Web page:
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With police investigating the sources of nearly $9 million in donations for the so-called “Freedom Convoy” that has occupied downtown Ottawa for more than two weeks, at least one donor they will uncover is a household name in this province.
On Monday, The Independent confirmed that former PC leader Ches Crosbie made an $800 donation to the cause—which has been linked to far-right, white supremacist groups, has been condemned by politicians from all major political parties, and has shut down businesses and schools in the nation’s capital.
The occupation, which some are calling an insurrection, has reached a boiling point. On Sunday, after days of criticism leveled against Ottawa and allied police forces for failing to end the disruption, hundreds of residents took matters into their own hands and blockaded streets to prevent trucks from joining the occupation.
Crosbie, who is among an apparent 200 donors with postal codes registered in Newfoundland and Labrador, said Monday he supports the position that vaccine mandates and other pandemic-related restrictions must end.
He explained that he made the donation anonymously, but that anonymity was lifted when the list of more than 92,000 donors was leaked by hackers who retrieved the data from Christian crowdfunding site GiveSendGo, which had raised $8.7 million for the convoy.
An analysis of the leaked data by VICE on Monday shows 56 percent of donors came from the U.S., while only 29 percent originated in Canada.
When contacted by The Independent Monday afternoon, Crosbie confirmed that he donated $800. Although he is listed as having made two $800 donations, the lawyer explained that the first was a donation to GoFundMe, which will be refunded—so he decided to donate an equivalent amount through GiveSendGo.
“I can only tell you my interpretation of the facts,” Crosbie said. “I made a donation because I think it’s high time that this indefinite state of emergency be terminated by all governments in the country. They’re doing that in other countries, like the United Kingdom. We should be doing that now.”
“If we’re not going to do this under Omicron, which is comparatively mild, when are we ever going to do it?”
Crosbie also said that he made the donation at least a week ago. By that point, protesters had entrenched themselves in Ottawa and blockaded border crossings in Alberta, Manitoba, British Columbia, and Ontario—and the far-right connections of many convoy organizers were exposed. He disputed that the occupation was unduly disruptive for residents.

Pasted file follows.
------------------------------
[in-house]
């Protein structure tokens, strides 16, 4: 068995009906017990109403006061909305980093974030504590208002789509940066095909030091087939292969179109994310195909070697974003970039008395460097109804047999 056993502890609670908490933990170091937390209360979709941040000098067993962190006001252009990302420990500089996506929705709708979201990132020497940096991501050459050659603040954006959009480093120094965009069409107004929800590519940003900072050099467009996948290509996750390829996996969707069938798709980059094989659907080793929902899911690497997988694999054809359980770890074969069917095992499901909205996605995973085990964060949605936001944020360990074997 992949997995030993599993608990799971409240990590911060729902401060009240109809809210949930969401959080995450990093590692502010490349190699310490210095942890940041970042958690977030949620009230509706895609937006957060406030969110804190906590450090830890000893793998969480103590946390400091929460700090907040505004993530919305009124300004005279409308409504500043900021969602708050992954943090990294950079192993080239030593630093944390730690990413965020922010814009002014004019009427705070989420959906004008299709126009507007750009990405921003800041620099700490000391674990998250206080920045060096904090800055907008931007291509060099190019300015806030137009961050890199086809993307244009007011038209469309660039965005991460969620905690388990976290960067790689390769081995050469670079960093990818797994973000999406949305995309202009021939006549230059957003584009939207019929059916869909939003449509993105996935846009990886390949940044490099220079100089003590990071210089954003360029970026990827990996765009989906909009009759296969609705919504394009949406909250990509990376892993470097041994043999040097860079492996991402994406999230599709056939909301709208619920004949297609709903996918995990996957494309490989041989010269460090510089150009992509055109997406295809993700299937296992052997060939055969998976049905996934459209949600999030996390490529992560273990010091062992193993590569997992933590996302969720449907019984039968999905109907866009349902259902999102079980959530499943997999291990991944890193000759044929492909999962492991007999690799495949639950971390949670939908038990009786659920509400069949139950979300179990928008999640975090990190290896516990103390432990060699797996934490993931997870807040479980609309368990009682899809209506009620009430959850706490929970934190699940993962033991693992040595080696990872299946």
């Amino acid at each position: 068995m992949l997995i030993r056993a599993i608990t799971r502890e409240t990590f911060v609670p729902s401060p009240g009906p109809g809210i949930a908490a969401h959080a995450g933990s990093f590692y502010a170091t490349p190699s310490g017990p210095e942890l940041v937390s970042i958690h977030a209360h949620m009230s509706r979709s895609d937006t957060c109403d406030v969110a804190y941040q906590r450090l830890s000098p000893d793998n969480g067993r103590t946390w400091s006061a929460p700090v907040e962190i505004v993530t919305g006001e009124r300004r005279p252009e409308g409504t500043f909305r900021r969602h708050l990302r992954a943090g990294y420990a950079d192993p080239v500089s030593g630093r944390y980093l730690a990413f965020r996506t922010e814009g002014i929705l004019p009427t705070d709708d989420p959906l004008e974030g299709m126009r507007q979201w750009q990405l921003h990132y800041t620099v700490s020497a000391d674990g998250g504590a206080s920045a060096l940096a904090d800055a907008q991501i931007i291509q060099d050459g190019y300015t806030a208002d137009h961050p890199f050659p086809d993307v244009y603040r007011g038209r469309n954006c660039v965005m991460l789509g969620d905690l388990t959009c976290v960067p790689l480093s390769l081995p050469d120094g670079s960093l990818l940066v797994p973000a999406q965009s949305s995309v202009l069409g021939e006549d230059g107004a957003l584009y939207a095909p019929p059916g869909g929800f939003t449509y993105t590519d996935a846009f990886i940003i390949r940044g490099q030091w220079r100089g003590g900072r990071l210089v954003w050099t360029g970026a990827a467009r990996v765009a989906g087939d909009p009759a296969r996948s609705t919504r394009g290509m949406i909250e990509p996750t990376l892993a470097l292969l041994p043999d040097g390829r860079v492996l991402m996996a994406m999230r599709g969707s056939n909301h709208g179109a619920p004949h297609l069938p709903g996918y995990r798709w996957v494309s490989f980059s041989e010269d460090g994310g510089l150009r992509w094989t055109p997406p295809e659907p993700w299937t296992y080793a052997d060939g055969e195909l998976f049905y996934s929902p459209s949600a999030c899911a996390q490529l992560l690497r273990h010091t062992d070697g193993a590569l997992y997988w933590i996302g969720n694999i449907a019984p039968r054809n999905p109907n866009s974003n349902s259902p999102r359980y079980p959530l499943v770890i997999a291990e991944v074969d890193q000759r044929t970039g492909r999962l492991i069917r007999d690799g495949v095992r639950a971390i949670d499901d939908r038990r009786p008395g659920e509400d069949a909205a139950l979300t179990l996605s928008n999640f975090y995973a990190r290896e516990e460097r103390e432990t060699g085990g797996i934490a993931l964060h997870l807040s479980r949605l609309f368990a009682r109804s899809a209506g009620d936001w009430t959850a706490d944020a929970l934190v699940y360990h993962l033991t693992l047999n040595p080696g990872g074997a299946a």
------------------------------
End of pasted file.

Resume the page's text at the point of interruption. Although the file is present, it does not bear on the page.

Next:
“I’m not seeing that the organizers are associated with far-right groups or anything that’s not mainstream Canadian values,” Crosbie said. “My perception is that people are exercising their right to peaceful protest, and that […] the people that are involved with this are people you’d be proud to have as neighbours. They are freedom-loving citizens and they are trying to uphold their Charter rights. People should be prepared to put up with some degree of discomfort or inconvenience.”
In Ottawa, local businesses have faced vandalism, residents have reported harassment from convoy participants, schools shut down to keep students safe, and politicians have received threats.
On February 6 Ottawa Police announced they had launched almost 100 criminal investigations, and that the previous night “demonstrators exhibited extremely disruptive and unlawful behaviour, which presented risks to public safety and unacceptable distress for Ottawa residents.”
According to the leaked data, it was the following evening, on February 7, when Crosbie’s first donation was registered. The second donation, made in lieu of the first being withheld from convoy organizers, is registered on February 8.
“The majority of the people involved in this are protesting peacefully and respectfully,” Crosbie insisted. “All throughout this pandemic, governments have played far too fast and loose with our constitutional rights, and have not done what the Charter asks of them, which is demonstrably justify all infringements on our rights and freedoms.”
While occupiers have maintained a central message that they are fighting for freedom, others argue that ending vaccine mandates would place vulnerable populations at risk.
As the nationwide protests enter another week, there are signs of a coming crackdown. On Friday, Ontario Premier Doug Ford declared a provincial state of emergency, which includes measures like $100,000 fines, yearlong jail terms, and the seizure of commercial vehicle licenses. On Monday, following a call with Canada’s premiers, Prime Minister Justin Trudeau invoked the never-used federal Emergencies Act to deal with the crisis.
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